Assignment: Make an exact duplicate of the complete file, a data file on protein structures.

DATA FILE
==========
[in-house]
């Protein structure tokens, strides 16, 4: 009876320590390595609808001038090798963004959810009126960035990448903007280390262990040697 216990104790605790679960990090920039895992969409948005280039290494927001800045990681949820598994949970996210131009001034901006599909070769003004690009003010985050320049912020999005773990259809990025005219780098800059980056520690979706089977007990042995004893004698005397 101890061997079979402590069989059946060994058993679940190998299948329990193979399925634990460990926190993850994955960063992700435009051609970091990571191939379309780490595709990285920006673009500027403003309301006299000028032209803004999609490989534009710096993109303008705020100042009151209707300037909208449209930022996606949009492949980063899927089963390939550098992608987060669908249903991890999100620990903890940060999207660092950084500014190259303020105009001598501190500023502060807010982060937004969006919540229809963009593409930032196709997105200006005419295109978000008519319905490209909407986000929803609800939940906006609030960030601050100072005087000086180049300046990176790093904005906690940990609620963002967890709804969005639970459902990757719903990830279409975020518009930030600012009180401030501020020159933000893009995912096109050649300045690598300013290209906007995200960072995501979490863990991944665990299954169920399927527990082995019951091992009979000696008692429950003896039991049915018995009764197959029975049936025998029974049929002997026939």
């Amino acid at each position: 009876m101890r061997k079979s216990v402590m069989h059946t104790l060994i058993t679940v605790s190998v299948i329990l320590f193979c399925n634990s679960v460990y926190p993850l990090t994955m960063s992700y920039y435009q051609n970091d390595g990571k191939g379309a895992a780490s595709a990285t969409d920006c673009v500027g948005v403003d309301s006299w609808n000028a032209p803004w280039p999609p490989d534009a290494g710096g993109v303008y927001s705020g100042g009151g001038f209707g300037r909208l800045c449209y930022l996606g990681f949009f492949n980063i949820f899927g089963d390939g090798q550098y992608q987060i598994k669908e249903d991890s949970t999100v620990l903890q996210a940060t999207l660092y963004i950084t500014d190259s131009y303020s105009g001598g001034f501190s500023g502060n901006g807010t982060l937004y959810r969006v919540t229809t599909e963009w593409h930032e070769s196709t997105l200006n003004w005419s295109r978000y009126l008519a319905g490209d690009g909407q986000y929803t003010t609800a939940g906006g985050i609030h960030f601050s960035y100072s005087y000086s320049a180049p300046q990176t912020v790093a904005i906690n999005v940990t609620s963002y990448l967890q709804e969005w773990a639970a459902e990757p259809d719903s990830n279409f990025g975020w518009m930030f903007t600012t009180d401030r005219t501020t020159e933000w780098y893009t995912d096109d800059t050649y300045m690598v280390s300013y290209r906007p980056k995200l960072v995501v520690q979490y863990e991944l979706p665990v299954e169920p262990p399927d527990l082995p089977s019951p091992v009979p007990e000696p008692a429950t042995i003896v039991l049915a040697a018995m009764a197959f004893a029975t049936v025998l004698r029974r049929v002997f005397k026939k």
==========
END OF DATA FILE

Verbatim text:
[in-house]
């Protein structure tokens, strides 16, 4: 009876320590390595609808001038090798963004959810009126960035990448903007280390262990040697 216990104790605790679960990090920039895992969409948005280039290494927001800045990681949820598994949970996210131009001034901006599909070769003004690009003010985050320049912020999005773990259809990025005219780098800059980056520690979706089977007990042995004893004698005397 101890061997079979402590069989059946060994058993679940190998299948329990193979399925634990460990926190993850994955960063992700435009051609970091990571191939379309780490595709990285920006673009500027403003309301006299000028032209803004999609490989534009710096993109303008705020100042009151209707300037909208449209930022996606949009492949980063899927089963390939550098992608987060669908249903991890999100620990903890940060999207660092950084500014190259303020105009001598501190500023502060807010982060937004969006919540229809963009593409930032196709997105200006005419295109978000008519319905490209909407986000929803609800939940906006609030960030601050100072005087000086180049300046990176790093904005906690940990609620963002967890709804969005639970459902990757719903990830279409975020518009930030600012009180401030501020020159933000893009995912096109050649300045690598300013290209906007995200960072995501979490863990991944665990299954169920399927527990082995019951091992009979000696008692429950003896039991049915018995009764197959029975049936025998029974049929002997026939």
């Amino acid at each position: 009876m101890r061997k079979s216990v402590m069989h059946t104790l060994i058993t679940v605790s190998v299948i329990l320590f193979c399925n634990s679960v460990y926190p993850l990090t994955m960063s992700y920039y435009q051609n970091d390595g990571k191939g379309a895992a780490s595709a990285t969409d920006c673009v500027g948005v403003d309301s006299w609808n000028a032209p803004w280039p999609p490989d534009a290494g710096g993109v303008y927001s705020g100042g009151g001038f209707g300037r909208l800045c449209y930022l996606g990681f949009f492949n980063i949820f899927g089963d390939g090798q550098y992608q987060i598994k669908e249903d991890s949970t999100v620990l903890q996210a940060t999207l660092y963004i950084t500014d190259s131009y303020s105009g001598g001034f501190s500023g502060n901006g807010t982060l937004y959810r969006v919540t229809t599909e963009w593409h930032e070769s196709t997105l200006n003004w005419s295109r978000y009126l008519a319905g490209d690009g909407q986000y929803t003010t609800a939940g906006g985050i609030h960030f601050s960035y100072s005087y000086s320049a180049p300046q990176t912020v790093a904005i906690n999005v940990t609620s963002y990448l967890q709804e969005w773990a639970a459902e990757p259809d719903s990830n279409f990025g975020w518009m930030f903007t600012t009180d401030r005219t501020t020159e933000w780098y893009t995912d096109d800059t050649y300045m690598v280390s300013y290209r906007p980056k995200l960072v995501v520690q979490y863990e991944l979706p665990v299954e169920p262990p399927d527990l082995p089977s019951p091992v009979p007990e000696p008692a429950t042995i003896v039991l049915a040697a018995m009764a197959f004893a029975t049936v025998l004698r029974r049929v002997f005397k026939k």